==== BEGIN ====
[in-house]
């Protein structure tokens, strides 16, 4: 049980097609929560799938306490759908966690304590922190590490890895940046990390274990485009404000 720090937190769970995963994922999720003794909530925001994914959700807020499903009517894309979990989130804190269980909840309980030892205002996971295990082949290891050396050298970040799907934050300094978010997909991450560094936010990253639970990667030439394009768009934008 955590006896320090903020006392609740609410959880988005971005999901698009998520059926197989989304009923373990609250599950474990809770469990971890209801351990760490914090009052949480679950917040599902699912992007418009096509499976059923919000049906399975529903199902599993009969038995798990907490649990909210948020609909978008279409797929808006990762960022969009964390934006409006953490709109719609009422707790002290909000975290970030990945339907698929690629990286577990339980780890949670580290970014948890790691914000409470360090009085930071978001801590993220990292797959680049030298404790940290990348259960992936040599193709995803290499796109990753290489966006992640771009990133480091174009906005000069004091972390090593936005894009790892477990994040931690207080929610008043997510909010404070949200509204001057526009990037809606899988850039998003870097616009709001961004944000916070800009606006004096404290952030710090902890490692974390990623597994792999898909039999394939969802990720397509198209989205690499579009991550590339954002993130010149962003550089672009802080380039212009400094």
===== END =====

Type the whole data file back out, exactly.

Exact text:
[in-house]
């Protein structure tokens, strides 16, 4: 049980097609929560799938306490759908966690304590922190590490890895940046990390274990485009404000 720090937190769970995963994922999720003794909530925001994914959700807020499903009517894309979990989130804190269980909840309980030892205002996971295990082949290891050396050298970040799907934050300094978010997909991450560094936010990253639970990667030439394009768009934008 955590006896320090903020006392609740609410959880988005971005999901698009998520059926197989989304009923373990609250599950474990809770469990971890209801351990760490914090009052949480679950917040599902699912992007418009096509499976059923919000049906399975529903199902599993009969038995798990907490649990909210948020609909978008279409797929808006990762960022969009964390934006409006953490709109719609009422707790002290909000975290970030990945339907698929690629990286577990339980780890949670580290970014948890790691914000409470360090009085930071978001801590993220990292797959680049030298404790940290990348259960992936040599193709995803290499796109990753290489966006992640771009990133480091174009906005000069004091972390090593936005894009790892477990994040931690207080929610008043997510909010404070949200509204001057526009990037809606899988850039998003870097616009709001961004944000916070800009606006004096404290952030710090902890490692974390990623597994792999898909039999394939969802990720397509198209989205690499579009991550590339954002993130010149962003550089672009802080380039212009400094």